Most of the time children are looked after according to the agreement between the parents. But sometimes parents just cannot reach an agreement, and thus the court has to get involved and make orders.
Whenever a court has to deal with anything in relation to a child, the court is directed by law to give first priority to the needs of the child, rather than the needs or wishes of either of the parents, or indeed anybody else.
So, for example, the issue of where the child lives and how much contact other people have with the child is not regarded as a matter of rights for those people concerned. It is regarded rather that the child has a right to see its parents in appropriate circumstances, so the court is deciding how best to give effect to the child's rights, not anything to do with the rights of any parents, or whoever it may be.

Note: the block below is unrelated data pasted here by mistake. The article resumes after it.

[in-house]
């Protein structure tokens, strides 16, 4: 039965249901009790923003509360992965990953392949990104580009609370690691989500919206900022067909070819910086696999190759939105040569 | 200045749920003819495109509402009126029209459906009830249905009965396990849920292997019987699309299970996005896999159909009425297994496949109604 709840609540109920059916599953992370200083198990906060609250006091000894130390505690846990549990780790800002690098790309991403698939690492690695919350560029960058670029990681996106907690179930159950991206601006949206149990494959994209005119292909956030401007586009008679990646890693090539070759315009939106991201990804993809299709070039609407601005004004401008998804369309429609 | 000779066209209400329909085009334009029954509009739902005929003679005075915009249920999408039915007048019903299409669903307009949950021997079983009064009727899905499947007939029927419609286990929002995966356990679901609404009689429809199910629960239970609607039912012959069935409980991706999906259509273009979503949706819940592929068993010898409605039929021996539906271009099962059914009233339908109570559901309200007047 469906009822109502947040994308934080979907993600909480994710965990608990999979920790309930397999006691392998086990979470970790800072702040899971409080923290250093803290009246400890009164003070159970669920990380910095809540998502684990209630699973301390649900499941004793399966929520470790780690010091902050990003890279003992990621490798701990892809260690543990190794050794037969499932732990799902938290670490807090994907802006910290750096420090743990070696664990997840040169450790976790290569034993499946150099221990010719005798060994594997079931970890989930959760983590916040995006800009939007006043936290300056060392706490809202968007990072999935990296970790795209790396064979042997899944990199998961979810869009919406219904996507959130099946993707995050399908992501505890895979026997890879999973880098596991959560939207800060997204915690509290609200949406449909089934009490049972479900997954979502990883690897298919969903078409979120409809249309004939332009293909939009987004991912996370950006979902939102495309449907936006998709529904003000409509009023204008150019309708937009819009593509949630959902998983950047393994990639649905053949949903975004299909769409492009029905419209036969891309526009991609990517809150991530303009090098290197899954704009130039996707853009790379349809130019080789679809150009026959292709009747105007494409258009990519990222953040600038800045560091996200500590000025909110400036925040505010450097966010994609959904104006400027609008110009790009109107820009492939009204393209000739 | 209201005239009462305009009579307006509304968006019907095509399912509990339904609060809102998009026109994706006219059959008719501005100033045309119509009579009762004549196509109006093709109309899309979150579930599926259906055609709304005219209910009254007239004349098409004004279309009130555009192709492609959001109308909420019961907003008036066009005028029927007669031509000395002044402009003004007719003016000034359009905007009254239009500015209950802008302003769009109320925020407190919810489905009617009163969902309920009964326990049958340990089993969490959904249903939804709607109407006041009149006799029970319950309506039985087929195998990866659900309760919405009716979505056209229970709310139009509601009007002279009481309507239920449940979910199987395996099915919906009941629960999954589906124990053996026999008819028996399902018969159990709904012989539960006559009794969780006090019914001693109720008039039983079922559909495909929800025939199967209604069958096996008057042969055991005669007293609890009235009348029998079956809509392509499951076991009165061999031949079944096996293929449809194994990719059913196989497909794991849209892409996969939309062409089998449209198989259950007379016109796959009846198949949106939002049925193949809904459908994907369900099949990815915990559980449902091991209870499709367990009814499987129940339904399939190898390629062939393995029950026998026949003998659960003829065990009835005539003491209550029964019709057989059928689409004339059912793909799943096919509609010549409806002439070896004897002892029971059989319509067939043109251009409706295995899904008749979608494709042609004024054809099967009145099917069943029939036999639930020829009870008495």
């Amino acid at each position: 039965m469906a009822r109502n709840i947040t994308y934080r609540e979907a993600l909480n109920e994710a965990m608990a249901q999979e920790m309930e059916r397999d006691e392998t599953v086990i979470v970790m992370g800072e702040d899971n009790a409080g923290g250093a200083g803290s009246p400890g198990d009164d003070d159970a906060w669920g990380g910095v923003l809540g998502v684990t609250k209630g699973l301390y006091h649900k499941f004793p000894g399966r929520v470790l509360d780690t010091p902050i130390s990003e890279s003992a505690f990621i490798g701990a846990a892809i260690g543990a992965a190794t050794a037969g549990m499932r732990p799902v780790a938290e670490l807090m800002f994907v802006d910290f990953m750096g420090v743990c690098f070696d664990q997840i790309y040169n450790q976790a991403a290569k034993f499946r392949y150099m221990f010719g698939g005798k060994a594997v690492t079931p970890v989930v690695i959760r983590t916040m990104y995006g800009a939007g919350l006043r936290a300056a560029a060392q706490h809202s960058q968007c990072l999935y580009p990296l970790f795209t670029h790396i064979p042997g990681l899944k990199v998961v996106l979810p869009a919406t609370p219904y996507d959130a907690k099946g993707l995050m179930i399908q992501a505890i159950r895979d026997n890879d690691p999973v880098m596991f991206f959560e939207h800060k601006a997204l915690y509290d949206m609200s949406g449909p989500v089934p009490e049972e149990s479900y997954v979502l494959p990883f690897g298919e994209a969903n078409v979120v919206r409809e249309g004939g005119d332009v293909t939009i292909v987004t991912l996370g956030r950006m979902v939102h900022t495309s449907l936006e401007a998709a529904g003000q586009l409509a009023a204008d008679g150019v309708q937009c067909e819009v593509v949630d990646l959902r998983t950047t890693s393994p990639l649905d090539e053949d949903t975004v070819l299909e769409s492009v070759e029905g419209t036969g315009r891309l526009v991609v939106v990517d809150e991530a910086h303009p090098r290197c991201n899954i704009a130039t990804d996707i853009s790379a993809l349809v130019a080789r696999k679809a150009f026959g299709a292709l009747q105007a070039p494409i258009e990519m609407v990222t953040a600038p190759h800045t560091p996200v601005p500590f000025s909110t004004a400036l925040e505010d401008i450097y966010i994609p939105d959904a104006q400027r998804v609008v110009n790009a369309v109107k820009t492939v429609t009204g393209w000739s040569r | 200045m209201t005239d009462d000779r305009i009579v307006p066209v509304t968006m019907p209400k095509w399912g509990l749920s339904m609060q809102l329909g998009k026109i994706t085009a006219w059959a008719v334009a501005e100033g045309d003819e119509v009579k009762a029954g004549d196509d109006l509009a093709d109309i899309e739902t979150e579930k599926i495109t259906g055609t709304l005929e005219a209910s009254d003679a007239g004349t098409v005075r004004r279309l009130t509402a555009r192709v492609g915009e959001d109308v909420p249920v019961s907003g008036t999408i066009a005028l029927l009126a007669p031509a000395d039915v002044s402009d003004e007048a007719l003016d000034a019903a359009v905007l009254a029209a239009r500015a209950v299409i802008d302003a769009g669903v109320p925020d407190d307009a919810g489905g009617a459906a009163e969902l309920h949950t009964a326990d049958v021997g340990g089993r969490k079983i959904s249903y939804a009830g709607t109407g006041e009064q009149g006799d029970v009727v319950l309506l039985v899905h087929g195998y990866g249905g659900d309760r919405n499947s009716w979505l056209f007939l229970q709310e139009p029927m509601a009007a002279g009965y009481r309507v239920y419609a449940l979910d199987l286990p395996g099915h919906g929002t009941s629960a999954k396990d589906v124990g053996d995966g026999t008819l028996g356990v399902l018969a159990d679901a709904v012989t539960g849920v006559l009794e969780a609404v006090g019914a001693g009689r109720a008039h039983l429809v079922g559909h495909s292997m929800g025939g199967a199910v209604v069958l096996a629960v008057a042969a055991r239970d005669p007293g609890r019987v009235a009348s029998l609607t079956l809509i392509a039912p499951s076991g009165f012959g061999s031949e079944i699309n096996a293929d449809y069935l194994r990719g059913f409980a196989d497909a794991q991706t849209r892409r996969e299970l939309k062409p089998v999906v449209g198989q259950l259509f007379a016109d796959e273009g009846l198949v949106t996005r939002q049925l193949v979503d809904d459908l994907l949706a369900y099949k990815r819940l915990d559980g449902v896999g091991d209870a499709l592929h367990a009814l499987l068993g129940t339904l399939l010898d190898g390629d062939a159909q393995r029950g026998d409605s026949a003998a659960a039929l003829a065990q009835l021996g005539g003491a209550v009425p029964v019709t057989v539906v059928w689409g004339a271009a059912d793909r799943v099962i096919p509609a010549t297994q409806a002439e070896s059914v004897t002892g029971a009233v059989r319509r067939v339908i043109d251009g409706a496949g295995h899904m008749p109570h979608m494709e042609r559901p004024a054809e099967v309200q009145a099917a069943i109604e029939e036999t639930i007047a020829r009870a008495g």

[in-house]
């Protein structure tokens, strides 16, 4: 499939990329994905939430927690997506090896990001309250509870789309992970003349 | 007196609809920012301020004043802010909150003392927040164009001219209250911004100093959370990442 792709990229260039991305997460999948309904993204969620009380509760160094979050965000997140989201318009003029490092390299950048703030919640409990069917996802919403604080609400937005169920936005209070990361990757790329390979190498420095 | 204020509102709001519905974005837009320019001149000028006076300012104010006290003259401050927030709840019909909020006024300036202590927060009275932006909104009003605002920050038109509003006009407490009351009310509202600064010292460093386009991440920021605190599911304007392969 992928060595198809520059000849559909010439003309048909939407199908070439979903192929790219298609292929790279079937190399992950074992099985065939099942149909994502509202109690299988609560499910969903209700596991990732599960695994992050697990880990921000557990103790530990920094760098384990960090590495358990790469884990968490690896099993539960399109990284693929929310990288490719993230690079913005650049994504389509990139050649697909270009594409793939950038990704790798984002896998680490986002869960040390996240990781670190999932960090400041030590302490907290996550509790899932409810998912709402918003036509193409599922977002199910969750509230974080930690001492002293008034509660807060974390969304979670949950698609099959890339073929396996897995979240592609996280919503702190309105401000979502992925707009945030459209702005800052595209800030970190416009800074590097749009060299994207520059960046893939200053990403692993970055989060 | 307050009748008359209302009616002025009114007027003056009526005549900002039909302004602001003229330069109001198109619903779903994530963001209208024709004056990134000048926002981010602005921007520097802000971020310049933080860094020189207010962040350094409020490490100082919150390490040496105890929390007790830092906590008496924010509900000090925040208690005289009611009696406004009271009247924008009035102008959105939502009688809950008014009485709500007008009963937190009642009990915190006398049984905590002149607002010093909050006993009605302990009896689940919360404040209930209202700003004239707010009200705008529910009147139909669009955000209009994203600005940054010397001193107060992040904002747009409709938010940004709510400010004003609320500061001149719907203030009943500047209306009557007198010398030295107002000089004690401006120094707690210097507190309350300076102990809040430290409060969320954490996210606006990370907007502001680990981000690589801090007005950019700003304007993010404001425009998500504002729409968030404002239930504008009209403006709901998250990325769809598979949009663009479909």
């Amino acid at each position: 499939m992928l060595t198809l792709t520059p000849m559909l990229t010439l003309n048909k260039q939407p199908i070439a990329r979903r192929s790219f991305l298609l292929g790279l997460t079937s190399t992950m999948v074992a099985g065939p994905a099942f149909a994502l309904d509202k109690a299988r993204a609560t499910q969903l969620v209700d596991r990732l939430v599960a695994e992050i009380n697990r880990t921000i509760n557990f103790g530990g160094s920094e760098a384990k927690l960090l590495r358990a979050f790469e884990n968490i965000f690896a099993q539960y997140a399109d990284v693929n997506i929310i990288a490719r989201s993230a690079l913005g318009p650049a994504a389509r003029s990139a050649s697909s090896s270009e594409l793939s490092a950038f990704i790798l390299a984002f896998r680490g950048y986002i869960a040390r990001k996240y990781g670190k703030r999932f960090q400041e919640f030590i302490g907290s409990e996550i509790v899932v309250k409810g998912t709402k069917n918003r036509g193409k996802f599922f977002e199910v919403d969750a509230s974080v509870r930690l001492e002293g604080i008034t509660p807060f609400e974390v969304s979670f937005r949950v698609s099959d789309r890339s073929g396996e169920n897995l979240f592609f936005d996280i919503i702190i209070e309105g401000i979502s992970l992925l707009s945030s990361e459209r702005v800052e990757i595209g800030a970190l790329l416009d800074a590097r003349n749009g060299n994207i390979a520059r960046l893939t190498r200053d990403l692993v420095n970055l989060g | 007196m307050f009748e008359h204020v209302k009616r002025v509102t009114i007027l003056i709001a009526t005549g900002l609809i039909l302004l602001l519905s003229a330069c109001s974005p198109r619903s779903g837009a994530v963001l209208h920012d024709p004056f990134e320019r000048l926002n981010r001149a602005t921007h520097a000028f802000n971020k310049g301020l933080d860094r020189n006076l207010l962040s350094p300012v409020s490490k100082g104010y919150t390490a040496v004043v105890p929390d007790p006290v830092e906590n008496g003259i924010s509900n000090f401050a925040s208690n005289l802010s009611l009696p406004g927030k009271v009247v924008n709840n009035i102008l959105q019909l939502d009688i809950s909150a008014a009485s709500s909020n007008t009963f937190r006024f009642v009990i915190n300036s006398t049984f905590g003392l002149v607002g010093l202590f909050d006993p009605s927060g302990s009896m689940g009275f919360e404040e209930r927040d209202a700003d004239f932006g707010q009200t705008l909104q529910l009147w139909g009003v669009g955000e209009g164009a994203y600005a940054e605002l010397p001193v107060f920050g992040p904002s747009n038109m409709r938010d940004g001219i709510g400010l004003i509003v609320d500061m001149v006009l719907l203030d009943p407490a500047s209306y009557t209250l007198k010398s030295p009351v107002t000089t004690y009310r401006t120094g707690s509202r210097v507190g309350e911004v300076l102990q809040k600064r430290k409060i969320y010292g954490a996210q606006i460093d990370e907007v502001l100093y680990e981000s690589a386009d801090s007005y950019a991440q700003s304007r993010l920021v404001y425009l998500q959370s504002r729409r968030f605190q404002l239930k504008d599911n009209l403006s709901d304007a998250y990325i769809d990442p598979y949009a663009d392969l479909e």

In deciding what the best order to make will be, the court will be greatly assisted by reports from officers of what is now called CAFCASS. These used to be called 'court welfare officers', and in practical terms that is probably still a useful phrase to use. They will usually go and see the child, speak to the parents, and so on, and prepare a report for the court.
In preparing that report they will consider what is called the 'welfare checklist', which covers such things as what the child wants, which obviously depends to a degree on how old the child is; what are the child's needs, physically, emotionally and educationally; whether there might be any change of circumstances that is relevant; the age, sex and background of the child; and any other characteristic that might be relevant, such as, for example, any disability; any harm which the child has already suffered or might be at risk from suffering; and the capabilities of the parents to meet the child's needs.